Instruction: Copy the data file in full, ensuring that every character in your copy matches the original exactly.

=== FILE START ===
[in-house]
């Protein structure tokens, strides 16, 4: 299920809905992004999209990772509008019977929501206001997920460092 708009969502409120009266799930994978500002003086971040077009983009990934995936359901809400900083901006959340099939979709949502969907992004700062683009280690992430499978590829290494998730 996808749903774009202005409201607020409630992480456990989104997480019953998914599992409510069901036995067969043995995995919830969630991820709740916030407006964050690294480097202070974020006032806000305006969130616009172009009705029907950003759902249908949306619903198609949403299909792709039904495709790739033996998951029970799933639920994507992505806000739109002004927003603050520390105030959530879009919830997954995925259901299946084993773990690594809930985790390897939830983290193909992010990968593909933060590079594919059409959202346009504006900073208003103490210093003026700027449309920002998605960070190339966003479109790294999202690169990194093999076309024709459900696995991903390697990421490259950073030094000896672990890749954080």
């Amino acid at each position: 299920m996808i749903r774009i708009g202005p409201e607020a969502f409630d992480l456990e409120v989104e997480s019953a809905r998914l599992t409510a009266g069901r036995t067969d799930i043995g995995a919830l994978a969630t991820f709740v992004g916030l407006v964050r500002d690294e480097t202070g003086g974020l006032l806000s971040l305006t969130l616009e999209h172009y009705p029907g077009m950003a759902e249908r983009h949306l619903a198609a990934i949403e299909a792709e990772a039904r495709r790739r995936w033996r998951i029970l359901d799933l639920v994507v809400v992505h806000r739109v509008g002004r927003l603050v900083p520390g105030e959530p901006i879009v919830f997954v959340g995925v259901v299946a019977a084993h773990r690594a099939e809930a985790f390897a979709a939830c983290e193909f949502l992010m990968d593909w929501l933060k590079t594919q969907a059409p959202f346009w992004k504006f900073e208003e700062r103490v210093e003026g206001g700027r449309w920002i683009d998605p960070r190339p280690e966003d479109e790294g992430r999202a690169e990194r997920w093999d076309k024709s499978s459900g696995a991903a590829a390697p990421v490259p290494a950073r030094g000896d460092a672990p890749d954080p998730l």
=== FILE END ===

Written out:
[in-house]
């Protein structure tokens, strides 16, 4: 299920809905992004999209990772509008019977929501206001997920460092 708009969502409120009266799930994978500002003086971040077009983009990934995936359901809400900083901006959340099939979709949502969907992004700062683009280690992430499978590829290494998730 996808749903774009202005409201607020409630992480456990989104997480019953998914599992409510069901036995067969043995995995919830969630991820709740916030407006964050690294480097202070974020006032806000305006969130616009172009009705029907950003759902249908949306619903198609949403299909792709039904495709790739033996998951029970799933639920994507992505806000739109002004927003603050520390105030959530879009919830997954995925259901299946084993773990690594809930985790390897939830983290193909992010990968593909933060590079594919059409959202346009504006900073208003103490210093003026700027449309920002998605960070190339966003479109790294999202690169990194093999076309024709459900696995991903390697990421490259950073030094000896672990890749954080």
């Amino acid at each position: 299920m996808i749903r774009i708009g202005p409201e607020a969502f409630d992480l456990e409120v989104e997480s019953a809905r998914l599992t409510a009266g069901r036995t067969d799930i043995g995995a919830l994978a969630t991820f709740v992004g916030l407006v964050r500002d690294e480097t202070g003086g974020l006032l806000s971040l305006t969130l616009e999209h172009y009705p029907g077009m950003a759902e249908r983009h949306l619903a198609a990934i949403e299909a792709e990772a039904r495709r790739r995936w033996r998951i029970l359901d799933l639920v994507v809400v992505h806000r739109v509008g002004r927003l603050v900083p520390g105030e959530p901006i879009v919830f997954v959340g995925v259901v299946a019977a084993h773990r690594a099939e809930a985790f390897a979709a939830c983290e193909f949502l992010m990968d593909w929501l933060k590079t594919q969907a059409p959202f346009w992004k504006f900073e208003e700062r103490v210093e003026g206001g700027r449309w920002i683009d998605p960070r190339p280690e966003d479109e790294g992430r999202a690169e990194r997920w093999d076309k024709s499978s459900g696995a991903a590829a390697p990421v490259p290494a950073r030094g000896d460092a672990p890749d954080p998730l």